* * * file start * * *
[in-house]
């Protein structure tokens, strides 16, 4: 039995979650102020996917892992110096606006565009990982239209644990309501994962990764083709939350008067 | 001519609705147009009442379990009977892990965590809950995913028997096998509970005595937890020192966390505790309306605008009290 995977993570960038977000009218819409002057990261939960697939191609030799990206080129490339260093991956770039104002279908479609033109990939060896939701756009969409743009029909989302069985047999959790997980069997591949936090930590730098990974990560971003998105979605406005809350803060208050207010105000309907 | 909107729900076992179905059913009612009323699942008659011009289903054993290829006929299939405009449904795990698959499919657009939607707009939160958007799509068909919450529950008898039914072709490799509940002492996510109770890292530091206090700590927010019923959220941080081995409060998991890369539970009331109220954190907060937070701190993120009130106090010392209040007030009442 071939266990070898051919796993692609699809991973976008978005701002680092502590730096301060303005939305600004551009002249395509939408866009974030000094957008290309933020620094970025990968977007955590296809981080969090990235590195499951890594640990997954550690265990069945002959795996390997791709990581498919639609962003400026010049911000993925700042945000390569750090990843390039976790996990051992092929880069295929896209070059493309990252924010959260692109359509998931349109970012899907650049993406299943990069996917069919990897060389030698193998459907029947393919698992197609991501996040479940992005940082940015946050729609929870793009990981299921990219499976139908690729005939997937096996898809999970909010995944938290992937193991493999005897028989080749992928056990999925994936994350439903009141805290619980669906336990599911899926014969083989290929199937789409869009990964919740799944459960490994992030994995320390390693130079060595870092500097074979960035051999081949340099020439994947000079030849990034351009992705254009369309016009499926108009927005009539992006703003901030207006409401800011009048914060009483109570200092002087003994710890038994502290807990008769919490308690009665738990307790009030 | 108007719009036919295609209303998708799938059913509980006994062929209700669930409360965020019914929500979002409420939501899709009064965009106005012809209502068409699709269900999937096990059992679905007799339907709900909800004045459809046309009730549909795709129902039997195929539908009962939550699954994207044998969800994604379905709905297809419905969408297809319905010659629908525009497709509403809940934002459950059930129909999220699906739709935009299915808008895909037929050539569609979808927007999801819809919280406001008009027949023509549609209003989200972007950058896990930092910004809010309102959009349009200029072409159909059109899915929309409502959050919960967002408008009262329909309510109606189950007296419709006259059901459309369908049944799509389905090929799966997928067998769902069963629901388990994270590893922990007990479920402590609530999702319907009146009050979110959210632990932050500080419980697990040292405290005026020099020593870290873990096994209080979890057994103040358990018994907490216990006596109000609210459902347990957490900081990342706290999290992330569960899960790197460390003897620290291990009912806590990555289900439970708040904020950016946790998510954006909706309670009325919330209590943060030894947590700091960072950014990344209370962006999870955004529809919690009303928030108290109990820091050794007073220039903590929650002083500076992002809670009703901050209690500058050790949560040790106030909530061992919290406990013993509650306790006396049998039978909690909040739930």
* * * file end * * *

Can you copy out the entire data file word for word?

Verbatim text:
[in-house]
């Protein structure tokens, strides 16, 4: 039995979650102020996917892992110096606006565009990982239209644990309501994962990764083709939350008067 | 001519609705147009009442379990009977892990965590809950995913028997096998509970005595937890020192966390505790309306605008009290 995977993570960038977000009218819409002057990261939960697939191609030799990206080129490339260093991956770039104002279908479609033109990939060896939701756009969409743009029909989302069985047999959790997980069997591949936090930590730098990974990560971003998105979605406005809350803060208050207010105000309907 | 909107729900076992179905059913009612009323699942008659011009289903054993290829006929299939405009449904795990698959499919657009939607707009939160958007799509068909919450529950008898039914072709490799509940002492996510109770890292530091206090700590927010019923959220941080081995409060998991890369539970009331109220954190907060937070701190993120009130106090010392209040007030009442 071939266990070898051919796993692609699809991973976008978005701002680092502590730096301060303005939305600004551009002249395509939408866009974030000094957008290309933020620094970025990968977007955590296809981080969090990235590195499951890594640990997954550690265990069945002959795996390997791709990581498919639609962003400026010049911000993925700042945000390569750090990843390039976790996990051992092929880069295929896209070059493309990252924010959260692109359509998931349109970012899907650049993406299943990069996917069919990897060389030698193998459907029947393919698992197609991501996040479940992005940082940015946050729609929870793009990981299921990219499976139908690729005939997937096996898809999970909010995944938290992937193991493999005897028989080749992928056990999925994936994350439903009141805290619980669906336990599911899926014969083989290929199937789409869009990964919740799944459960490994992030994995320390390693130079060595870092500097074979960035051999081949340099020439994947000079030849990034351009992705254009369309016009499926108009927005009539992006703003901030207006409401800011009048914060009483109570200092002087003994710890038994502290807990008769919490308690009665738990307790009030 | 108007719009036919295609209303998708799938059913509980006994062929209700669930409360965020019914929500979002409420939501899709009064965009106005012809209502068409699709269900999937096990059992679905007799339907709900909800004045459809046309009730549909795709129902039997195929539908009962939550699954994207044998969800994604379905709905297809419905969408297809319905010659629908525009497709509403809940934002459950059930129909999220699906739709935009299915808008895909037929050539569609979808927007999801819809919280406001008009027949023509549609209003989200972007950058896990930092910004809010309102959009349009200029072409159909059109899915929309409502959050919960967002408008009262329909309510109606189950007296419709006259059901459309369908049944799509389905090929799966997928067998769902069963629901388990994270590893922990007990479920402590609530999702319907009146009050979110959210632990932050500080419980697990040292405290005026020099020593870290873990096994209080979890057994103040358990018994907490216990006596109000609210459902347990957490900081990342706290999290992330569960899960790197460390003897620290291990009912806590990555289900439970708040904020950016946790998510954006909706309670009325919330209590943060030894947590700091960072950014990344209370962006999870955004529809919690009303928030108290109990820091050794007073220039903590929650002083500076992002809670009703901050209690500058050790949560040790106030909530061992919290406990013993509650306790006396049998039978909690909040739930």